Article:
Guitar Heroine: Sister Rosetta Tharpe

You may never have heard of this pioneering electric guitarist, probably because she is a woman, and a woman of color (’cause you know, apparently only straight white guys can rock.) Please!

Conveniently left out of those greatest of lists, Sister Rosetta Tharpe (March 20, 1915 – October 9, 1973)  could show Les Paul a thing or two. Gosh, she freaking rocks out on an SG and in heels! She was a pioneer in gospel & rock and clearly a guitar heroine for all.

Read more about here, and buy the book!


Posted on March 11, 2010, in Viral Videos and tagged , , , , , , . Bookmark the permalink. 3 Comments.

  1. i’m agree with this blog post 🙂

  2. Fans of blues and gospel music certainly know who Sr. Rosetta Tharpe was. If it is true that the wider public is unfamiliar with her work, it has little to do, in my opinion, with the fact that she was a woman. Everyone has heard of Aretha Franklin, Ella Fitzgerald, etc. They are women.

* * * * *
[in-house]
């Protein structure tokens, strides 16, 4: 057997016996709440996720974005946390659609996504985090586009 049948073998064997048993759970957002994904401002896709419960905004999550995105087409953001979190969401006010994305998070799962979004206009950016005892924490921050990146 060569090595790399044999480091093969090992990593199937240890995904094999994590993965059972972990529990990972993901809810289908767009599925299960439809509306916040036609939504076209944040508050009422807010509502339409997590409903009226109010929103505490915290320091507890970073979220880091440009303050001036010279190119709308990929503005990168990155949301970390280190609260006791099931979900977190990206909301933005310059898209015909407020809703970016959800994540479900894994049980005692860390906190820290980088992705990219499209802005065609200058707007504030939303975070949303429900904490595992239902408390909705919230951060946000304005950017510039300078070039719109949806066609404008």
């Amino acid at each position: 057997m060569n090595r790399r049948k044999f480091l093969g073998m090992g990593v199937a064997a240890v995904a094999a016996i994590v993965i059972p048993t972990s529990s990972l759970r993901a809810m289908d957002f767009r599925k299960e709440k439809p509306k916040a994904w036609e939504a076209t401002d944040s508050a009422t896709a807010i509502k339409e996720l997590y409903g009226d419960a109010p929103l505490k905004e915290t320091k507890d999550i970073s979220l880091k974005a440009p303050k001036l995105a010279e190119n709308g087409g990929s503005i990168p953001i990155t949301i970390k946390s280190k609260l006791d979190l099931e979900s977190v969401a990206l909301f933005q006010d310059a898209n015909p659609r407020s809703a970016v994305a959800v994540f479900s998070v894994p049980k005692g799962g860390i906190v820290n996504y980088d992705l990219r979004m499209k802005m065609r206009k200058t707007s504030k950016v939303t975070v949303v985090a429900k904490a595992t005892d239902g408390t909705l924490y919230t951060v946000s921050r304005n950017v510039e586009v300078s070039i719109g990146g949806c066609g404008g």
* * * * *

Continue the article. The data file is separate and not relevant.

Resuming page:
And why the shot at straight white guys? Way to miss the point of her inclusive music. And, for that matter, is there some evidence that Sr. Rosetta was not ‘straight’? Has someone important denied that Chuck Berry or Jimi Hendrix could rock? (They were not white.)
    Do you believe there have been no great male musicians who have been undeservedly overlooked?
    Can’t we now just enjoy Sr. Rosetta’s music – and introduce others to it – without the loaded rhetoric?

    • Thank you so much for your comment! I sincerely appreciate your consideration. I guess tone is hard to decipher in blog posts, but the “straight white guy” bit was making reference to the default assumptions we have about guitarists. Much like how we default to “male” when we imagine a doctor or president, this too happens with other occupations such as guitarist. When it comes to playing the electric guitar, there is an extra layer of gendered assumptions about “who” gets to rock out.

      Indeed fans of blues and gospel music may know Rosetta, but most pop and even rock fans do not. Which is a shame.

      While there maybe some male musicians who have been overlooked, this does not diminish the fact that overall women are under-represented and under-appreciated in music culture and music history, especially women of color and their contributions to the history of rock and the electric guitar. Hence, why Sister Rosetta is so important.

%d bloggers like this: